Memphis Symphony's final Mastersworks concert masterful

Mei-Ann Chen
The Commercial Appeal

By Jon W. Sparks

The final Masterworks concerts of the Memphis Symphony Orchestra’s season were a robust, all-American affair.

The main event was maestro Mei-Ann Chen leading the orchestra in the Suite from “Porgy and Bess,” a rich array of the music from George Gershwin’s 1935 opera. The MSO performed the program Saturday night at the Cannon Center for the Performing Arts and Sunday afternoon at the Germantown Performing Arts Center.

Sunday’s concert about blew the roof off GPAC with the orchestra, the Memphis Symphony Chorus and two soloists powering the American classic.

Soprano Taylor Johnson has enough power to fuel a mid-sized city. Her voice and control are mesmerizing as heard right off the bat in her take on “Summertime.”

Michael Preacely’s honeyed baritone was well-matched with Johnson, with superb inflection and loads of charm. “It Ain’t Necessarily So” was beautifully done and the two of them offered up a fine chemistry throughout the 40-minute suite.

The chorus was thrilling, as usual, with its discipline and expressiveness. Its artistic director Lawrence Edwards again deserves kudos for its success.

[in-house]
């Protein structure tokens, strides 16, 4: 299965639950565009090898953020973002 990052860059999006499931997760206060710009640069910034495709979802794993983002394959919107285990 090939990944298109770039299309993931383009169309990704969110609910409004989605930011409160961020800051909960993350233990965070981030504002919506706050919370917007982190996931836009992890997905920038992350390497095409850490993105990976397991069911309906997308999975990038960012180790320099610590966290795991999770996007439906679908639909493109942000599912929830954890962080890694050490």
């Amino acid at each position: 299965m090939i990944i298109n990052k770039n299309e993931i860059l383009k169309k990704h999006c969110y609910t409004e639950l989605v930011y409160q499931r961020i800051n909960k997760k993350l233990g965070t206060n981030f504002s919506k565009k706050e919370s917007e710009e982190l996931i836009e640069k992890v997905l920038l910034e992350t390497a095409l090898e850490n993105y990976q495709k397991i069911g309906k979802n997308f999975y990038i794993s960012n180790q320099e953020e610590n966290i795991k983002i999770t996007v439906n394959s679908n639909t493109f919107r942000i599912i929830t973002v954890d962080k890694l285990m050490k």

The orchestra played the Gershwin beautifully as it did the opening piece of the concert. Florence Price’s “Mississippi River Suite” is a 1934 work that is a confluence of cultural and musical themes that describe a historical journey along the river.

Price puts a lot into the tone poem, from sounds of nature to Native American music and several spirituals, from “Nobody Knows the Trouble I’ve Seen” to “Go Down, Moses.”

The Little Rock-born composer was the first African-American woman to gain national recognition for her classical works. The year before she composed “Mississippi River Suite,” she had her first symphony performed by the Chicago Symphony Orchestra, a huge achievement for a black woman in that day.

That symphony — and many of the considerable number of works she composed in her lifetime — was deservedly praised. The “Mississippi River Suite” is an interesting technical achievement although it’s more a dutiful expression of themes rather than a transcendent work of art.

It remains a thoroughly listenable piece and a superb choice for the MSO in advancing contemporary music, American composers and pieces of regional interest.